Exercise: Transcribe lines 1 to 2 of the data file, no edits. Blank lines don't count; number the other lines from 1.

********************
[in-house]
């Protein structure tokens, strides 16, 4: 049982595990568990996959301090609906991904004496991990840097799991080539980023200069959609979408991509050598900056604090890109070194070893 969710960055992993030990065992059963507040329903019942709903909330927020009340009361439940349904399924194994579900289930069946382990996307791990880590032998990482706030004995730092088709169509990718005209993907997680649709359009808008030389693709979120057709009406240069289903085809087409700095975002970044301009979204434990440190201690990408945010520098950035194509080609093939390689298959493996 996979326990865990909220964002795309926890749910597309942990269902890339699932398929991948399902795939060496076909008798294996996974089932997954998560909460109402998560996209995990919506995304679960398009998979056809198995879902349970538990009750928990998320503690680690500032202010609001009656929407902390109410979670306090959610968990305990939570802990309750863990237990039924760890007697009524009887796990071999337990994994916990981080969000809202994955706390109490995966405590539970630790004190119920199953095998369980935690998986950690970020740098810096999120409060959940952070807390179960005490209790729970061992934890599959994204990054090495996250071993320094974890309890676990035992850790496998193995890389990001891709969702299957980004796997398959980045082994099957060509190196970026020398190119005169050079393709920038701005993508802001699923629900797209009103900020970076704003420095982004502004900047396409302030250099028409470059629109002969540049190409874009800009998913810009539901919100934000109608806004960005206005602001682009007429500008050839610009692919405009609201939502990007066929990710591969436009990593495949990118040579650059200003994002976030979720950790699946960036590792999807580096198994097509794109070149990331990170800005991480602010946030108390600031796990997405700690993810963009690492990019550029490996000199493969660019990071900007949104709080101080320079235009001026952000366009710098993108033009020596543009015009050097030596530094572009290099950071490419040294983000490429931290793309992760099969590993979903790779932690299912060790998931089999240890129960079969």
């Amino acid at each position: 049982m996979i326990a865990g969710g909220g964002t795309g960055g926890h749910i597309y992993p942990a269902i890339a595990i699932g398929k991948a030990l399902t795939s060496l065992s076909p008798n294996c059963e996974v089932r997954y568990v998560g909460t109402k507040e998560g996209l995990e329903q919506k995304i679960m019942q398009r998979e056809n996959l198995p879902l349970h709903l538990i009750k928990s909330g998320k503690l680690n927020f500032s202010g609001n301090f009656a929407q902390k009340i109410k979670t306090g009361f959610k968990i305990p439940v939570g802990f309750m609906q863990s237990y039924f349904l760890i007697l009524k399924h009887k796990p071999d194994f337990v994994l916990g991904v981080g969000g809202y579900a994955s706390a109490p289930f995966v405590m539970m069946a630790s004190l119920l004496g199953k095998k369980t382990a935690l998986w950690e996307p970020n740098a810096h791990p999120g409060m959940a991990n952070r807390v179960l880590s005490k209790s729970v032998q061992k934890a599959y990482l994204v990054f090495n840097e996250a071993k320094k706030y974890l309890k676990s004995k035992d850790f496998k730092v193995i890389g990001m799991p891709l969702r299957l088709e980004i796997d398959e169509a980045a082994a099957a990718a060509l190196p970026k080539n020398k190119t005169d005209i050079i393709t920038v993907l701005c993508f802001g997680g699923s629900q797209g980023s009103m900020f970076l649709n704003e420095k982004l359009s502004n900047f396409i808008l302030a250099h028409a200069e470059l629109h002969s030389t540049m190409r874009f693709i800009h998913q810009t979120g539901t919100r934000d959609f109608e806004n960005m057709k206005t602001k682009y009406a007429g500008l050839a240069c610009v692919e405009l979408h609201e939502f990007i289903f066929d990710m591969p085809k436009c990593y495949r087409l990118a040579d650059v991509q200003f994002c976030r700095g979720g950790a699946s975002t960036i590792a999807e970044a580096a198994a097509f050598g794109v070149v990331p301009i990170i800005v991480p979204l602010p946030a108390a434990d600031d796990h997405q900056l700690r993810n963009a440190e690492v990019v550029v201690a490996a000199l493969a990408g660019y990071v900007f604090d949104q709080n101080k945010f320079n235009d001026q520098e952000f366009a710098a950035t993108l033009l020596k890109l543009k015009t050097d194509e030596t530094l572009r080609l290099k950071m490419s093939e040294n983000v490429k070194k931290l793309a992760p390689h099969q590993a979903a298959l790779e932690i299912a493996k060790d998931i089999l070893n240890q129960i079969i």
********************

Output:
[in-house]
């Protein structure tokens, strides 16, 4: 049982595990568990996959301090609906991904004496991990840097799991080539980023200069959609979408991509050598900056604090890109070194070893 969710960055992993030990065992059963507040329903019942709903909330927020009340009361439940349904399924194994579900289930069946382990996307791990880590032998990482706030004995730092088709169509990718005209993907997680649709359009808008030389693709979120057709009406240069289903085809087409700095975002970044301009979204434990440190201690990408945010520098950035194509080609093939390689298959493996 996979326990865990909220964002795309926890749910597309942990269902890339699932398929991948399902795939060496076909008798294996996974089932997954998560909460109402998560996209995990919506995304679960398009998979056809198995879902349970538990009750928990998320503690680690500032202010609001009656929407902390109410979670306090959610968990305990939570802990309750863990237990039924760890007697009524009887796990071999337990994994916990981080969000809202994955706390109490995966405590539970630790004190119920199953095998369980935690998986950690970020740098810096999120409060959940952070807390179960005490209790729970061992934890599959994204990054090495996250071993320094974890309890676990035992850790496998193995890389990001891709969702299957980004796997398959980045082994099957060509190196970026020398190119005169050079393709920038701005993508802001699923629900797209009103900020970076704003420095982004502004900047396409302030250099028409470059629109002969540049190409874009800009998913810009539901919100934000109608806004960005206005602001682009007429500008050839610009692919405009609201939502990007066929990710591969436009990593495949990118040579650059200003994002976030979720950790699946960036590792999807580096198994097509794109070149990331990170800005991480602010946030108390600031796990997405700690993810963009690492990019550029490996000199493969660019990071900007949104709080101080320079235009001026952000366009710098993108033009020596543009015009050097030596530094572009290099950071490419040294983000490429931290793309992760099969590993979903790779932690299912060790998931089999240890129960079969």